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The wooden plumbing supplied timber-tasting water to residents who could either fill their buckets for free at a public standpipe or pay $5 a year to connect directly to faucets in their yards or kitchens. The logs served for two decades until the city replaced them with 12-inch, cast-iron pipes in 1831, according to Adam Levine, resident historian at the Philadelphia Water Department.
The pine pipes lay buried and forgotten for two centuries until a worker sank a backhoe in the 900 block of Spruce Street earlier this week. The utility crew — the public-works heirs of the men who installed the wooden water mains during the James Madison administration — was replacing the old cast piping with what’s known as a ductile iron main. A tree expert spotted the exposed wooden pipes while walking her bike past the construction zone.
“This didn’t look like a normal tree,” arborist Julie Snell said, according to a description of the find released by the water department. The Philadelphia Inquirer first reported the discovery Friday.
Snell contacted Levine, who confirmed that the trees had formed part of the City of Brotherly Love’s ancestral infrastructure. He dipped into the archives and found contemporary “Watering Committee” records of the installation on that stretch of Spruce going on between October 1811 and October 1812.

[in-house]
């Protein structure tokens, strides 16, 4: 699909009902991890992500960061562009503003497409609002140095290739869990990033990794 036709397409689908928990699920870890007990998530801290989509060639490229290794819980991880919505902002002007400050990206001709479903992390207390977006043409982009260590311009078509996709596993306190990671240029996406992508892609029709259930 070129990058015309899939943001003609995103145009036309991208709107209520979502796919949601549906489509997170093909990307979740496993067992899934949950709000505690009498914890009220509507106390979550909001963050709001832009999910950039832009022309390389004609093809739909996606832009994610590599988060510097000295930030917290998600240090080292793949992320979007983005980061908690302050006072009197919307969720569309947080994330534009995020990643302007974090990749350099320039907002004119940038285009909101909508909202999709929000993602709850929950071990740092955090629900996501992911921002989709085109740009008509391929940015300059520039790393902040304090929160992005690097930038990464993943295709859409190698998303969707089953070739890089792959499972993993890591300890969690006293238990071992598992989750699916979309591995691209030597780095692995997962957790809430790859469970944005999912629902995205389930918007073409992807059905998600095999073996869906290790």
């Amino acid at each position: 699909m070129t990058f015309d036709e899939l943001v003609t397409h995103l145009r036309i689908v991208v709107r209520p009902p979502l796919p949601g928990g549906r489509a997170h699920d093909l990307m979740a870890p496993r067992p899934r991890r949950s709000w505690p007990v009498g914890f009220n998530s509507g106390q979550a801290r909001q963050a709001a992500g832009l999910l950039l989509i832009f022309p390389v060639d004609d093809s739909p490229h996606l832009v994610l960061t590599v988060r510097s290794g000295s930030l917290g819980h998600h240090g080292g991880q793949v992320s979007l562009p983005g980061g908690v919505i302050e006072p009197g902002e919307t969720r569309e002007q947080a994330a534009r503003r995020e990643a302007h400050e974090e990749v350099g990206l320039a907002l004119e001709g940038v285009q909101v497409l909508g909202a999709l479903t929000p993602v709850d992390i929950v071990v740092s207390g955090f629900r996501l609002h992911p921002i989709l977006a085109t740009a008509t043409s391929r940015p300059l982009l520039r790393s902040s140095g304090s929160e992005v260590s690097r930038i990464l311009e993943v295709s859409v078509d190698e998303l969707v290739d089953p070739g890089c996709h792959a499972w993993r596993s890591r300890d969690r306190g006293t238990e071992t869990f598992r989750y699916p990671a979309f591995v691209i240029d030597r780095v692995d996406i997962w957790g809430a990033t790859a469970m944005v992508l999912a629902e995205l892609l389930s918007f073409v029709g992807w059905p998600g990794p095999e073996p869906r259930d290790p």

Philadelphia, then gearing up with the rest of the country to go to war with Britain for a second time, was a center of art and engineering in the young republic. Its water system was among the best that early 19th century American modernity could provide.
Designed in 1801 by Benjamin Latrobe, the architect of the U.S. Capitol Building, the Philly system used two steam engines to pump water from the Schuylkill River up to the domed, neoclassical Centre Square Water Works, where the wooden tanks could hold about 25 minutes worth of water at a time. Gravity then shot the water through a wooden-pipe network that grew to more than 45 miles in length by the time metal pipes became the norm in the 1830s.
The local government commissioned the system because, as the documents of the day detail, “the speedy introduction of a copious supply of wholesome water is deemed essential to the health and preservation of this city.”
Cooking and bathing water were a necessity, Levine said, along with firefighting and public health. The unfiltered Schuylkill was an upgrade from the household wells that often shared yard space with the family latrine. Experts also thought that regularly flushing the streets of horse poop and rotting garbage could prevent infectious diseases, such as the yellow fever outbreak that devastated Philly in the 1790s.
Still, upgrading the infrastructure was a chronic civil irritant then, as now.
“The old newspapers were full of complaints about the amount it was costing,” Levine said. “It was the same as today.”
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